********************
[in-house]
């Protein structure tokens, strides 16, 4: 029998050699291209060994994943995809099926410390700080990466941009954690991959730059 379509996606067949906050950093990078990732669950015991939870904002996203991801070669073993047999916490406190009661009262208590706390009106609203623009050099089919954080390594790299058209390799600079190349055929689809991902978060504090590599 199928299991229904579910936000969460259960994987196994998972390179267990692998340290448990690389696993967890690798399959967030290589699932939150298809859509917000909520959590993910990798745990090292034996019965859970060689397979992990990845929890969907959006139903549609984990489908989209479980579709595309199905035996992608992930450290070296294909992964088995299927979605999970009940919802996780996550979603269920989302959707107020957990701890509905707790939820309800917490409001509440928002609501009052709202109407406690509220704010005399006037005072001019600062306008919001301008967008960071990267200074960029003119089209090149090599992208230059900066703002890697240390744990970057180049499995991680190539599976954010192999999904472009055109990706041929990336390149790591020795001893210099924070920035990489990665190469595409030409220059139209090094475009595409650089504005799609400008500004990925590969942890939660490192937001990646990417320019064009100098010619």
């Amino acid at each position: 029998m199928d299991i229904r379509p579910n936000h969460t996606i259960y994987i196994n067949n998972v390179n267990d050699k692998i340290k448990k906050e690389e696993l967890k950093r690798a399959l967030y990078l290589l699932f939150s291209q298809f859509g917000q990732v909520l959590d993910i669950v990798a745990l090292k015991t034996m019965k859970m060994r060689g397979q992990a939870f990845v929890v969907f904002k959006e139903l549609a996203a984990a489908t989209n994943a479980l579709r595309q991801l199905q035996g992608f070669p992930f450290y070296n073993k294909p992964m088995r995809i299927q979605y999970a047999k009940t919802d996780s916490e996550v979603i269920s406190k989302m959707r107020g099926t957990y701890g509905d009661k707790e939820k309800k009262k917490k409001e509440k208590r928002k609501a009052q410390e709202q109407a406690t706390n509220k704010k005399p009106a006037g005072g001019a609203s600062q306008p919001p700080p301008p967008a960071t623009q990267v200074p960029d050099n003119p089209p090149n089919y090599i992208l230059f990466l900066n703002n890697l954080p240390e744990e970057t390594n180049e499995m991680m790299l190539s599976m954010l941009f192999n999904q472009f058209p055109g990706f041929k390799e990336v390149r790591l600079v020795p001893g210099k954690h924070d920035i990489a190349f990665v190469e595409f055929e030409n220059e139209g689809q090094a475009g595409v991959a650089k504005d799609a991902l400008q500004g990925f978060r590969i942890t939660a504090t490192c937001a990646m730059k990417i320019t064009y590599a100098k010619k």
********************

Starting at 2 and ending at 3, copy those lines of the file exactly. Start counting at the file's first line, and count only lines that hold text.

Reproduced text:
């Protein structure tokens, strides 16, 4: 029998050699291209060994994943995809099926410390700080990466941009954690991959730059 379509996606067949906050950093990078990732669950015991939870904002996203991801070669073993047999916490406190009661009262208590706390009106609203623009050099089919954080390594790299058209390799600079190349055929689809991902978060504090590599 199928299991229904579910936000969460259960994987196994998972390179267990692998340290448990690389696993967890690798399959967030290589699932939150298809859509917000909520959590993910990798745990090292034996019965859970060689397979992990990845929890969907959006139903549609984990489908989209479980579709595309199905035996992608992930450290070296294909992964088995299927979605999970009940919802996780996550979603269920989302959707107020957990701890509905707790939820309800917490409001509440928002609501009052709202109407406690509220704010005399006037005072001019600062306008919001301008967008960071990267200074960029003119089209090149090599992208230059900066703002890697240390744990970057180049499995991680190539599976954010192999999904472009055109990706041929990336390149790591020795001893210099924070920035990489990665190469595409030409220059139209090094475009595409650089504005799609400008500004990925590969942890939660490192937001990646990417320019064009100098010619």
């Amino acid at each position: 029998m199928d299991i229904r379509p579910n936000h969460t996606i259960y994987i196994n067949n998972v390179n267990d050699k692998i340290k448990k906050e690389e696993l967890k950093r690798a399959l967030y990078l290589l699932f939150s291209q298809f859509g917000q990732v909520l959590d993910i669950v990798a745990l090292k015991t034996m019965k859970m060994r060689g397979q992990a939870f990845v929890v969907f904002k959006e139903l549609a996203a984990a489908t989209n994943a479980l579709r595309q991801l199905q035996g992608f070669p992930f450290y070296n073993k294909p992964m088995r995809i299927q979605y999970a047999k009940t919802d996780s916490e996550v979603i269920s406190k989302m959707r107020g099926t957990y701890g509905d009661k707790e939820k309800k009262k917490k409001e509440k208590r928002k609501a009052q410390e709202q109407a406690t706390n509220k704010k005399p009106a006037g005072g001019a609203s600062q306008p919001p700080p301008p967008a960071t623009q990267v200074p960029d050099n003119p089209p090149n089919y090599i992208l230059f990466l900066n703002n890697l954080p240390e744990e970057t390594n180049e499995m991680m790299l190539s599976m954010l941009f192999n999904q472009f058209p055109g990706f041929k390799e990336v390149r790591l600079v020795p001893g210099k954690h924070d920035i990489a190349f990665v190469e595409f055929e030409n220059e139209g689809q090094a475009g595409v991959a650089k504005d799609a991902l400008q500004g990925f978060r590969i942890t939660a504090t490192c937001a990646m730059k990417i320019t064009y590599a100098k010619k």